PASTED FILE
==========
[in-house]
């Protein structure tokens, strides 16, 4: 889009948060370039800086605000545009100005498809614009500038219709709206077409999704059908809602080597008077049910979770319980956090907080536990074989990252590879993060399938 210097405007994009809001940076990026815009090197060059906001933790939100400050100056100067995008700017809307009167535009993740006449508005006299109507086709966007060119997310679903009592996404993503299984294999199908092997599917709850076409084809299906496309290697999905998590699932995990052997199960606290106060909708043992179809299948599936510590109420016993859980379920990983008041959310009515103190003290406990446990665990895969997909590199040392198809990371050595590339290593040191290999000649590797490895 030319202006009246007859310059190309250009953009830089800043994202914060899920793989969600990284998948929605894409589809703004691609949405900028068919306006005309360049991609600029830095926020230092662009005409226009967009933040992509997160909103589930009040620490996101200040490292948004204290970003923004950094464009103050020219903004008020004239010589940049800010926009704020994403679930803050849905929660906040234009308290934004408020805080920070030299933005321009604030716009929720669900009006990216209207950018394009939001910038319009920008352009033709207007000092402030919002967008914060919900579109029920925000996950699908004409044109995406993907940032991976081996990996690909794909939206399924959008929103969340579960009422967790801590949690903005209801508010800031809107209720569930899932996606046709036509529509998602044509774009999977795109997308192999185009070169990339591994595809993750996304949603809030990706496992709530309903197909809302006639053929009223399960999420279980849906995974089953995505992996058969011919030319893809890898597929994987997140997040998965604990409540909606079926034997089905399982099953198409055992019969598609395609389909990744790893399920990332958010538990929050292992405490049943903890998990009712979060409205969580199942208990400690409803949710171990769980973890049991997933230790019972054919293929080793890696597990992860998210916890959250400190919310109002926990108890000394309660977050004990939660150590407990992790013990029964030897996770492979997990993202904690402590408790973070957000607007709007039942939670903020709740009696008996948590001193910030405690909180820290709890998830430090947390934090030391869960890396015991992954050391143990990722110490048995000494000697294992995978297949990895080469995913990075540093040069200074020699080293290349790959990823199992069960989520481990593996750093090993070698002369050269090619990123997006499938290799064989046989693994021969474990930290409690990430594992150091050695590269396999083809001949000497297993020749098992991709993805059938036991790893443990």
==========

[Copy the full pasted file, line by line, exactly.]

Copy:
[in-house]
């Protein structure tokens, strides 16, 4: 889009948060370039800086605000545009100005498809614009500038219709709206077409999704059908809602080597008077049910979770319980956090907080536990074989990252590879993060399938 210097405007994009809001940076990026815009090197060059906001933790939100400050100056100067995008700017809307009167535009993740006449508005006299109507086709966007060119997310679903009592996404993503299984294999199908092997599917709850076409084809299906496309290697999905998590699932995990052997199960606290106060909708043992179809299948599936510590109420016993859980379920990983008041959310009515103190003290406990446990665990895969997909590199040392198809990371050595590339290593040191290999000649590797490895 030319202006009246007859310059190309250009953009830089800043994202914060899920793989969600990284998948929605894409589809703004691609949405900028068919306006005309360049991609600029830095926020230092662009005409226009967009933040992509997160909103589930009040620490996101200040490292948004204290970003923004950094464009103050020219903004008020004239010589940049800010926009704020994403679930803050849905929660906040234009308290934004408020805080920070030299933005321009604030716009929720669900009006990216209207950018394009939001910038319009920008352009033709207007000092402030919002967008914060919900579109029920925000996950699908004409044109995406993907940032991976081996990996690909794909939206399924959008929103969340579960009422967790801590949690903005209801508010800031809107209720569930899932996606046709036509529509998602044509774009999977795109997308192999185009070169990339591994595809993750996304949603809030990706496992709530309903197909809302006639053929009223399960999420279980849906995974089953995505992996058969011919030319893809890898597929994987997140997040998965604990409540909606079926034997089905399982099953198409055992019969598609395609389909990744790893399920990332958010538990929050292992405490049943903890998990009712979060409205969580199942208990400690409803949710171990769980973890049991997933230790019972054919293929080793890696597990992860998210916890959250400190919310109002926990108890000394309660977050004990939660150590407990992790013990029964030897996770492979997990993202904690402590408790973070957000607007709007039942939670903020709740009696008996948590001193910030405690909180820290709890998830430090947390934090030391869960890396015991992954050391143990990722110490048995000494000697294992995978297949990895080469995913990075540093040069200074020699080293290349790959990823199992069960989520481990593996750093090993070698002369050269090619990123997006499938290799064989046989693994021969474990930290409690990430594992150091050695590269396999083809001949000497297993020749098992991709993805059938036991790893443990």